Wang Qiyan (王琪延), an economics professor from Renmin University, said this decline is very rare. According to his analysis, Beijing's economic growth has slowed and demand for migrant workers has fallen.  This economic slowdown has also caused incomes to fall and the cost of living to increase, which has also encouraged many to leave the capital. In addition, various policies that restrict non-permanent residents from purchasing property and cars have contributed to the population shift.

“Control population through occupations (以业控人) is one of the measures in Beijing’s population control efforts. Lu Jiehua thinks that to a certain extent this measure affected the population layout and is one of the reasons for the migrant population reduction.

For example, Xicheng District aims to develop the financial industry, which attracts high-end human resources. The upgrading of the regional economy has made the floating population working in the low-end service industry reduce accordingly. But he believes that the impact on population through adjustment of the economic structure won’t be immediate.

Since 2010, Beijing has started to implement a series of administrative measures to control population, which has had some short term effects.

In Feb 2011, the Ministry of Housing and Urban-Rural Development instituted regulation on commercial home rental management, which stipulated that underground storage rooms couldn’t be rented as residential units. In August of the same year, Beijing also banned basements from being rented out.

Wang Yongxin (王永新), head of the Beijing Civil Defense Bureau has said that starting from 2011, Beijing would spend 6-12 months clearing out people living in these basements. It’s estimated that the policy will uproot 1 million people.

Data from HomeLink shows that Beijing’s rental market prices had the largest increase in 2011, with the average monthly rent at 3,280 yuan - an increase of 13 percent compared to 2010. And the growth has continued in 2012.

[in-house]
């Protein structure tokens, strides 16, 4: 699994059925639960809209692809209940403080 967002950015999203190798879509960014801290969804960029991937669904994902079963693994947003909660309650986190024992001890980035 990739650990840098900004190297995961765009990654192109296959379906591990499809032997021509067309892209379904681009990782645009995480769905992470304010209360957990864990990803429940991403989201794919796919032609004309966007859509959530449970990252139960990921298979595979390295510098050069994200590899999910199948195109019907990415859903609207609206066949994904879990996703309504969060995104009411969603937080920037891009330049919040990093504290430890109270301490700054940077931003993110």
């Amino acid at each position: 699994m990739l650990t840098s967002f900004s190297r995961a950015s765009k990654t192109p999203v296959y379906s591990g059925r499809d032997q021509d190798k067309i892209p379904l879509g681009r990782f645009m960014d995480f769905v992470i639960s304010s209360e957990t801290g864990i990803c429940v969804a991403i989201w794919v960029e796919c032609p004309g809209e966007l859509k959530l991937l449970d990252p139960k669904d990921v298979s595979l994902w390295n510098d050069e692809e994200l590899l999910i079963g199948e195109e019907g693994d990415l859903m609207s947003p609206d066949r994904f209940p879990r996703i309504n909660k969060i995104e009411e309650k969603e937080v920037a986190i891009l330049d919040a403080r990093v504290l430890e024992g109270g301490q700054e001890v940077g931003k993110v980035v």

On May 9, Beijing issued the notice that the average per-capita living space in rental homes cannot be less than five square meters and that no more than two people can live in a bedroom.

Wuyue Sanren (五岳散人 – a pseudonym), a well-known online commentator, said in an article that the migrant population reduction trend will continue for the next few years. With the economic situation increasingly grim, people’s impulse to escape from Beijing will become even stronger.

According to Anbound, a research-oriented enterprise, Beijing’s population control has caused obvious pressure on the city’s economy. Currently, there are about 1.8 million people working in Beijing’s manufacturing industry, of which 40 percent are migrants.

Anbound believes that without a steady migrant population working in the service industry -especially in restaurants, construction, entertainment, retail, and real estate - the normal operation of Beijing may encounter problems. If the migrant population is controlled too forcefully, then the city will pay a huge economic price.

In fact, the Beijing municipal government has also noticed the impact brought by population control. In the 2012 government work report, the phrase “population control” - which has been used for many years - disappeared and was replaced by “population service management.”

Lu Jiehua said that regarding the population problem, the Beijing municipal government has started to move in the direction of reducing administrative measures and shifting toward service management.

In 2007, Beijing put forward the idea of a residence card system that would be beneficial to migrant workers by giving them rights similar to Beijing residents, but until now it hasn’t been launched.

Mao Shoulong (毛寿龙), a public administration professor from Renmin University, said that shifting from “management” to “service” and treating the migrant population as residents is a nice wish for government authorities. But due to the reality of the city’s population capacity, the government has to adopt some administrative measures to control population through tax and social security schemes. “For at least some period of time, this will be the case,” he said.